In the past two decades, a variety of different approaches to transitional justice have been advocated and implemented. Truth commissions, criminal trials, reparations programmes and restorative justice initiatives are now routinely established in response to serious human rights violations. Yet, the divergent methods used to examine these violations and the contexts in which they occurred have challenged the evidentiary bases of criminal convictions and truth commission reports. In addition, country-specific qualitative analysis into the impact of these types of transitional justice processes have been in tension with the findings of larger comparative, quantitative research into the effect of these initiatives on democracy and human rights standards.

In an effort to bridge these divides, on the 30th January 2013, Oxford Transitional Justice Research (OTJR) launched an ESRC Knowledge Exchange on the methods used to formulate, implement and assess transitional justice processes. The roundtable was hosted at the Centre for Criminology and some of the principle partners involved in the exchange led the discussions including, amongst others, Phil Clark (SOAS, University of London), Leigh Payne (University of Oxford), Carolyn Hoyle (University of Oxford), Briony Jones (swisspeace) and Stephan Parmentier (KU Leuven) and Julia Viebach (University of Oxford).

The overall objectives of the twelve month project are:

  • To map the various methods and methodologies used to determine the occurrence of serious human rights violations and wider societal harm.
  • To exchange information and interrogate the praxis and underlying epistemologies of the legal and non-legal responses to serious human rights violation.
  • To establish links between orthodox and more innovative approaches used to determine the practice and impact of transitional justice processes on individuals and broader societal structures.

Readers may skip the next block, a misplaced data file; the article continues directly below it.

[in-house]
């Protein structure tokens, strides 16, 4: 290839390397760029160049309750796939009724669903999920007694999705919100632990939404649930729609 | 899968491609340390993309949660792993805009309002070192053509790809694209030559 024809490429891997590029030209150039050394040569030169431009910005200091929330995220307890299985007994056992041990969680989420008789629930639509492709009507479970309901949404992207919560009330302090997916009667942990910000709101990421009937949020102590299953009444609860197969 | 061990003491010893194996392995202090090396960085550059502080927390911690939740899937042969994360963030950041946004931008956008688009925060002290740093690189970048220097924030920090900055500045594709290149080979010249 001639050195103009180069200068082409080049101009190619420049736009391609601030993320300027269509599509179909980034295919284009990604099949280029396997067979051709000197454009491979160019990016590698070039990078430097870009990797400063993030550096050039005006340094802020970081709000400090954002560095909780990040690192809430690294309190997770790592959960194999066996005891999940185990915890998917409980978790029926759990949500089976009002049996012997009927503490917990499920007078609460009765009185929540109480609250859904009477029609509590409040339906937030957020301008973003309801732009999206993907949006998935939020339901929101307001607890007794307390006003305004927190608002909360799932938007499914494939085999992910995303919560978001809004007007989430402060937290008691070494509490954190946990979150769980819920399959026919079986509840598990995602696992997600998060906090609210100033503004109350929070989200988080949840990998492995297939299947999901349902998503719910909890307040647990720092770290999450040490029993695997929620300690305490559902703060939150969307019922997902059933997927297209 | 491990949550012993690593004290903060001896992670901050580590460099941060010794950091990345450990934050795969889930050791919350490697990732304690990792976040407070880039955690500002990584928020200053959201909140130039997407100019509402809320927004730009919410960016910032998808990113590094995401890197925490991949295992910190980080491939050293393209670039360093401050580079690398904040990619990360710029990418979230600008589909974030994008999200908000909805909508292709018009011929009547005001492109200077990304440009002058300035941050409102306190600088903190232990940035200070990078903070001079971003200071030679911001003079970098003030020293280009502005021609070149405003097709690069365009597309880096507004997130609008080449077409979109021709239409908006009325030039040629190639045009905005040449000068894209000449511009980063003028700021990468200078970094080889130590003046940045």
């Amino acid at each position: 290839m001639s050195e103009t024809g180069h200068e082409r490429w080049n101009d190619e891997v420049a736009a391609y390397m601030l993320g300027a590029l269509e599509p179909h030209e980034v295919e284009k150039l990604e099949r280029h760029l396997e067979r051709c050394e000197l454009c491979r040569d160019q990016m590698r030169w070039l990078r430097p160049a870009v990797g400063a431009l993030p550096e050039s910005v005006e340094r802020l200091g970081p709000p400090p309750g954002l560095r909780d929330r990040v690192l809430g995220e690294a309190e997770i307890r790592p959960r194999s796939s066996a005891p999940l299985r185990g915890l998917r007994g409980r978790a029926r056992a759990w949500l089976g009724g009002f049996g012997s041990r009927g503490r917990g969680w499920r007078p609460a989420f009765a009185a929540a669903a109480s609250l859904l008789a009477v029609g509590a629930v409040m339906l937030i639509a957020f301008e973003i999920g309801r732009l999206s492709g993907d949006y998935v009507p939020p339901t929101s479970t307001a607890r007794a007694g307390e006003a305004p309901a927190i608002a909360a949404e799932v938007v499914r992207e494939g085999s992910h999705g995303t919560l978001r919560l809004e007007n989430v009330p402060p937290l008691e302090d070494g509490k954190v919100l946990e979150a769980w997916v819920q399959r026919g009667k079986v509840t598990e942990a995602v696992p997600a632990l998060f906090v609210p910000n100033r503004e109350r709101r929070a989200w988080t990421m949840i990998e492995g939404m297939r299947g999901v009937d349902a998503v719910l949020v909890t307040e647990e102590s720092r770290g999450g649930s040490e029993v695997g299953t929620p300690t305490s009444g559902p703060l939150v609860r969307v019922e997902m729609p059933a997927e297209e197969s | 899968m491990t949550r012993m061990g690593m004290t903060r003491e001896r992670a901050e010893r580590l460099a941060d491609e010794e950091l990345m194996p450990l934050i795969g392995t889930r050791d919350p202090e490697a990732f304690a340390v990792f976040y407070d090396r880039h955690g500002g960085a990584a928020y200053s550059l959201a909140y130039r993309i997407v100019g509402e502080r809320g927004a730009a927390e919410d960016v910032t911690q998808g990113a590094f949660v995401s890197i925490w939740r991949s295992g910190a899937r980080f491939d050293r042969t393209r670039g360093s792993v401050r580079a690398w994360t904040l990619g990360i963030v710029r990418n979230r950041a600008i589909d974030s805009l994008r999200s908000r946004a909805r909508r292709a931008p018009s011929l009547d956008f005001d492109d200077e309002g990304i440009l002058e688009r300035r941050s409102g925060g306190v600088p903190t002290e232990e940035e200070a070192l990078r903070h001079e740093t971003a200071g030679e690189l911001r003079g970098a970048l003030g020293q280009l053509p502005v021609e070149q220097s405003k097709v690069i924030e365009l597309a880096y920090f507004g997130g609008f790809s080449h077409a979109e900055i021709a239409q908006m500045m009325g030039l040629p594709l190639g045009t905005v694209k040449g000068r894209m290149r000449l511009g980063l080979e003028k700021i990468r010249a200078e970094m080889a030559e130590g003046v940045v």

As Carolyn Hoyle noted in the introduction to the morning’s discussion, one of the themes that emerged from OTJR’s research activities was the marked differences between the approaches taken by scholars, legal practitioners and civil society actors in both identifying serious human rights violations and responding to them. OTJR aims to further examine these different ways of knowing serious human rights violations and transitional justice through three inter-connected activities: an on-line discussion, a seminar series and a set of methods training workshops.

Phil Clark introduced the first on-line discussion which will be launched later this month. The discussion will examine the role that external actors play in determining the occurrence of serious human rights abuses in the eastern provinces of the Democratic Republic of Congo. Briony Jones from swisspeace, the civil society partner on the project, then discussed five areas where there is a need for direct exchange between civil society actors and scholars. These included the need to develop projects collaboratively, to provide justification for the chosen methodology and the need to be open to innovative approaches.

Following this contribution, Stephan Parmentier identified three phases of research pursued at KU Leuven. The first focused on perspectives offered by socio-legal and political scholars, the second drew attention to the institutions and functions of transitional justice processes, with particular attention on the non-judicial ways of responding to harms. Finally, the third and current stage has focused on the methods used to identify and contribute to the building blocks needed for justice and peace-building initiatives. With this final phase in mind, Stephan highlighted the strengths and challenges of using public opinion surveys in varying country contexts.

Finally, Leigh Payne discussed the on-going work at Oxford on the impact of transitional justice processes on human rights and democracy indices. In the most recent phase of this research, Leigh noted the challenges of determining the difference between the law and the actual legal practice relating to amnesty laws and highlighted the often unspoken challenges of transitional justice processes being pursued to mask injustices, and thus causing harm to the societies in which they are implemented.

These discussions led to the identification of five re-occurring questions to be explored over the next twelve months;

  1. How does the choice of vocabulary, definition of key terms and the approach to translation influence the collection of data and its interpretations?
  2. How does the epistemological positioning of the researcher or practitioner shape their methodological choice?
  3.  What role can comparisons usefully play in formulating and researching transitional justice processes?
  4. How does the place or location in which the data is gathered influence its content?
  5.  In sensitive post-conflict contexts, what are the ethical obligations to take research findings back to the countries and the specific participants involved in the project?